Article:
Hot Sixty 4th: "3.., 2.., 1. Lights on!"
"Gentlemen, what you see in this warehouse are our getaway Minis in what are finally true 1/64." - Charlie Croker (hotsixty4th greenlight movie theme)
Welcome to Hot Sixty 4th where I showcase DLM 1/64 and smaller and sometimes slightly larger. So who is Charlie Croker and why are the 3 Minis his getaway cars? Most of you petro-heads probably know the answers but to those who's been hibernating in the last 51 years then "Getta bloomin' move on" as I present in my 69th post in Drivetribe and 315th total post, the three 1967 Austin Mini Cooper S MK1 from Greenlight Hollywood series.
Before we get into the 1969 movie "The Italian Job", let's talked about the Mini die cast. The Mini has been made in different scales but as far as I know the so called 1/64 by Lesney Matchbox in the 70s isn't exactly 1/64 as most of us know that the Mini is a really small car and doing it in 1/64 will be a bit tiny in comparison with other cars.
Here is the Hot Wheels Mini version compared with Greenlight.
This same casting by Hot Wheels was also used in making "The Italian Job" mini but besides the 3 different colors, I don't recall the casting was modified to mimic the cars used in the movie.
Here I placed it beside a TLV Toyota Corolla.
And how small is it compared to an American square body pickup?
So on with the movie. How did the 3 minis get involved in a heist film located in Italy? It all started with Charlie Croker who after being released from prison was given a plan by the wife of his late friend Roger to steal $4 million in gold in Turin Italy. Charlie recruited the people to help him steal and drive the getaway cars which happens to be, you guess it, the 3 Minis.
So the back story is the producer went with the Minis as it was popular with young people at that time and they hope it would attract them to watch the movie. There was also a rumor that since the heist were done by the British so it was appropriate to use British cars. And you would think the British car maker would jump at the opportunity to promote their cars. But surprisingly they were lukewarm and only supply a token fleet and the film makers had to buy the rest. Fiat however was willing to supply as many cars as they want but the film makers turned it down as that would mean replacing the Minis with Fiats.
After the gold was stolen and loaded inside the Minis, they were pursuit by the Italian police using Alfa Romeo. Since I don't have any of that in police livery I am for now using a Toyota Corolla Japanese police car.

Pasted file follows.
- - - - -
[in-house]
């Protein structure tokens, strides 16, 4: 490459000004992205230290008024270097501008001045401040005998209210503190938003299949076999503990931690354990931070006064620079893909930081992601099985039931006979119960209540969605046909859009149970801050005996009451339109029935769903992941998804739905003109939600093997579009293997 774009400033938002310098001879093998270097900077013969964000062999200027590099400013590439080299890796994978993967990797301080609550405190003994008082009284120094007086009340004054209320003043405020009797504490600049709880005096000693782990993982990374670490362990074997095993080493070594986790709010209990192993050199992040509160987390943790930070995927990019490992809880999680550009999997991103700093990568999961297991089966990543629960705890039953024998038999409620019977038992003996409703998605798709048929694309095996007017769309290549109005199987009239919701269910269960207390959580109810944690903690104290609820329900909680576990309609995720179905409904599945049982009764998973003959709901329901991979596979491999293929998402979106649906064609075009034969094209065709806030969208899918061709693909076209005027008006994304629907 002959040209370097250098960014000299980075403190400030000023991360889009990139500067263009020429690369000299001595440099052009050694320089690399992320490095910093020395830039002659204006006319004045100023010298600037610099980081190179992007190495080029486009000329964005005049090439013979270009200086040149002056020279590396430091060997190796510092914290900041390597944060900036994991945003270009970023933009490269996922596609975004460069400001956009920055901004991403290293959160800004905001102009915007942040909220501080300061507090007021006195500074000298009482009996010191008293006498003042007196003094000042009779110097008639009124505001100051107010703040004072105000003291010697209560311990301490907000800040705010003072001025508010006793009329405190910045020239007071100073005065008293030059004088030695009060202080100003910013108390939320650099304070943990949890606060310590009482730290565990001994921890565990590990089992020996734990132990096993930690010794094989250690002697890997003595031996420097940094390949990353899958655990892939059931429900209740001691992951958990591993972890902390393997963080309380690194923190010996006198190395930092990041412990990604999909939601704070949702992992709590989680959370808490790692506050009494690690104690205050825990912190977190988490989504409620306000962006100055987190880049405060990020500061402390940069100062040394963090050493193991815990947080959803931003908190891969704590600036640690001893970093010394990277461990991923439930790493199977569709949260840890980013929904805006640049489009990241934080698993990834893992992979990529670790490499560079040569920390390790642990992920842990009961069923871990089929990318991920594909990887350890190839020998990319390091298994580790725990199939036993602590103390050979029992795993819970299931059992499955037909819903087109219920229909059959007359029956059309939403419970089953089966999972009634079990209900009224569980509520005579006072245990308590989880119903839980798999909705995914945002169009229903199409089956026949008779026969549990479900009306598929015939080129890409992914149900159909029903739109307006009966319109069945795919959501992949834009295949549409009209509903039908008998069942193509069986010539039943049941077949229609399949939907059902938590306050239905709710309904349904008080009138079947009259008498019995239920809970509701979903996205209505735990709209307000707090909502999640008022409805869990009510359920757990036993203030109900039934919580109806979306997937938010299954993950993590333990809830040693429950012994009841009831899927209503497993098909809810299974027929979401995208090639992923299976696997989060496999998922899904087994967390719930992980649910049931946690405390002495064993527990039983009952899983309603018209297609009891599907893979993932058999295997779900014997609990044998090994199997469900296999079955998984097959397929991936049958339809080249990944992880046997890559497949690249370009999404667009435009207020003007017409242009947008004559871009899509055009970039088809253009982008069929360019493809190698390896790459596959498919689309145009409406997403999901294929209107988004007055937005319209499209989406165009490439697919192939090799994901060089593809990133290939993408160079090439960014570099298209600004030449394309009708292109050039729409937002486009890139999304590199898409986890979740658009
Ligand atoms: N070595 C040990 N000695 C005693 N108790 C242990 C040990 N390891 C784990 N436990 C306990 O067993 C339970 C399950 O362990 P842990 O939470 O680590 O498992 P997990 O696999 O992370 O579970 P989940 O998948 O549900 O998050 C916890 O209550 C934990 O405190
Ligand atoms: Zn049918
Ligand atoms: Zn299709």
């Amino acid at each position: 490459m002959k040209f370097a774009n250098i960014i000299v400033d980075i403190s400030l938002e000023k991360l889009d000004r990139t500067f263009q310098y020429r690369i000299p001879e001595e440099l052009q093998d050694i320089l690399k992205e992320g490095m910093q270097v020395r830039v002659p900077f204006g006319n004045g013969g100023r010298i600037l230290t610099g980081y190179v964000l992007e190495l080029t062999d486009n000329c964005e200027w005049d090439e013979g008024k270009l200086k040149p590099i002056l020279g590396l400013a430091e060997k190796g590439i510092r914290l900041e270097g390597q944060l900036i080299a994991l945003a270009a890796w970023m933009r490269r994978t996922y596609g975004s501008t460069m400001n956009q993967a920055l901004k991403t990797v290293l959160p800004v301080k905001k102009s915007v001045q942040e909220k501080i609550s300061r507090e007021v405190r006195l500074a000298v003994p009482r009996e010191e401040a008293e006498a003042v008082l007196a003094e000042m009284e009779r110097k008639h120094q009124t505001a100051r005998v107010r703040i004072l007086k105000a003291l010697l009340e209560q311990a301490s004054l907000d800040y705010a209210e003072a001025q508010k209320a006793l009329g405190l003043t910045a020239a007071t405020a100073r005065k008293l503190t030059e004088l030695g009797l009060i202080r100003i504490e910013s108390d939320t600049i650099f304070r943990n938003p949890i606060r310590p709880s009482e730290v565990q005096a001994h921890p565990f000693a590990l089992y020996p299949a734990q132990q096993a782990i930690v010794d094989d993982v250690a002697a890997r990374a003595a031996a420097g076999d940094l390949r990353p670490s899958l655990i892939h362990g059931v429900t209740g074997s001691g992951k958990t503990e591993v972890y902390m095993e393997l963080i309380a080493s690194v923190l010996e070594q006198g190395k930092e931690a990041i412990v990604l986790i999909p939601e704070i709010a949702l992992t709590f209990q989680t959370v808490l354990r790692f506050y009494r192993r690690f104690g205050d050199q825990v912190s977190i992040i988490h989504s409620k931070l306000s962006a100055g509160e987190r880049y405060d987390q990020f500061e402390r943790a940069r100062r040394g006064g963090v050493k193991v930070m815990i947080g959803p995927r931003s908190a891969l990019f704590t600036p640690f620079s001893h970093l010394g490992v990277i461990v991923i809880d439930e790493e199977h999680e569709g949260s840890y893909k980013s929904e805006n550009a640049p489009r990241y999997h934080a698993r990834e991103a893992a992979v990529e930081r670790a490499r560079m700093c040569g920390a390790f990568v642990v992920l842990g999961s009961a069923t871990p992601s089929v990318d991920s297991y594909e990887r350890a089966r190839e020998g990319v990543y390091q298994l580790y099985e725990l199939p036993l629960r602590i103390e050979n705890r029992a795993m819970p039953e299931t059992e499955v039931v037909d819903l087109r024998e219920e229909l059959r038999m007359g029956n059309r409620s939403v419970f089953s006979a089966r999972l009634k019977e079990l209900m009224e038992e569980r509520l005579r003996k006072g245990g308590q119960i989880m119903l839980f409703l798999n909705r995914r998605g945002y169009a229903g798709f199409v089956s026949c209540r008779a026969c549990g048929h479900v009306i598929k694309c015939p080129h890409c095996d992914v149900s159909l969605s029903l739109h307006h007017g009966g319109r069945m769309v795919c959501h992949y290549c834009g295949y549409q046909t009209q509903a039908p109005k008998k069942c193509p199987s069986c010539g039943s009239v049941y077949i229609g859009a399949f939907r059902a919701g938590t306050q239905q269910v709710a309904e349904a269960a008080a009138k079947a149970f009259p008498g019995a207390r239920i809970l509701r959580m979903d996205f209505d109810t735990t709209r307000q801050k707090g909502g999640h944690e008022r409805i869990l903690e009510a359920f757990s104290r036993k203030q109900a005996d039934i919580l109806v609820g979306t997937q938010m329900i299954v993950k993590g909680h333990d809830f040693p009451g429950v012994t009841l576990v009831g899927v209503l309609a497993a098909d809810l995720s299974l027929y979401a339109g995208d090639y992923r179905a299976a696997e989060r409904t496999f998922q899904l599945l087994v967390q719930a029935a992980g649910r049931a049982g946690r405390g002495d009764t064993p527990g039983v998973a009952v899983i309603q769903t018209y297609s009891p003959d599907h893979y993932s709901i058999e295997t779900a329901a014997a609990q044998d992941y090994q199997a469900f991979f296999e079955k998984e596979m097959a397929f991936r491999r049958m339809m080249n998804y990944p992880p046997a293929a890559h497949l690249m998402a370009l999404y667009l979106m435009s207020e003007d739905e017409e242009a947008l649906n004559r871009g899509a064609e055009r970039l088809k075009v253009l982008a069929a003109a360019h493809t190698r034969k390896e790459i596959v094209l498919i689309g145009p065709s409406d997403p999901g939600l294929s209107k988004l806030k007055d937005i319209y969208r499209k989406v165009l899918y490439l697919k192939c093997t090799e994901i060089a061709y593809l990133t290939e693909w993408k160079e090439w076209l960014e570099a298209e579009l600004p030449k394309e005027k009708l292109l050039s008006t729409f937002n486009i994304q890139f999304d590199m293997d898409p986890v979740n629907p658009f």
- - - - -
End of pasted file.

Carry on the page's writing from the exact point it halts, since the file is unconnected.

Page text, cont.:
Why I think using the Minis for the heist was a genius:
For one they are small so it was easy to drive in small tight streets during a getaway. Also in the movie it’s fun to watch the Minis go thru stairs and hallways inside the building.
"Just remember this - in this country they drive on the wrong side of the road." - Charlie Croker
"We need to ditch the police. Let's drive on to the sidewalk." - Charlie Croker
"Ok fellas. Slow down till we are next to the big tanker." - Charlie Croker
Another escape route used in the movie was the sewer and the Minis fit in perfectly.
Besides the Minis there were other cars used in the movie like the Land Rover, Miura, Ford Thames. Fiat, Alfa Romeo and even a convertible Aston Martin DB4 driven by Charlie. But the most iconic and unique one is the Bedford coach which played a big part at the end of the film. It was a 1964 Bedford VAL with Harrington Legionnaire Body, distinctive for its twin front steering axles.
Image borrowed from the web
So what significant role did this bus played in the film? All the seats were removed from this bus except for the driver and with a couple of ramps, one by one the Minis drove into the back of the coach and are now hidden from the police.
Image borrowed from the web
Since neither Greenlight nor any other die cast manufacturers I know had ever released this casting I would be substituting it with the Eurohauler.
On their way to Switzerland, they unloaded the gold and dispose of the Minis by pushing them off the mountainside. Mission accomplished. Or so it seems when during their travel on the looping mountain road, the driver suddenly loses control of the vehicle and ended up with the back of the bus left teetering over a cliff and the gold slides towards the rear doors. As Croker attempts to reach the gold, it slips further. As the bus, the gold and the gang ended up in a predicament situation, Croker reassured the gang by announcing: "Hang on a minute lads, I've got a great idea. Uhh... uhh..". And the film literary ended in a cliffhanger.
In conclusion Greenlight done a wonderful job of creating the classic Minis in true 1/64. Sure there are no opening parts as this casting is really small and might be difficult to replicate. Hopefully Greenlight starts coming up with the rest of the vehicles specially the Bedford coach with the opening back to fit all those minis in. Now that will truly be a great ending.
One more thing. Those tags on the Minis have significant meanings and hopefully I can provide some information about them in future post.
Lastly check out this video on the vehicles from "The Italian Job" on display in Bristol, England.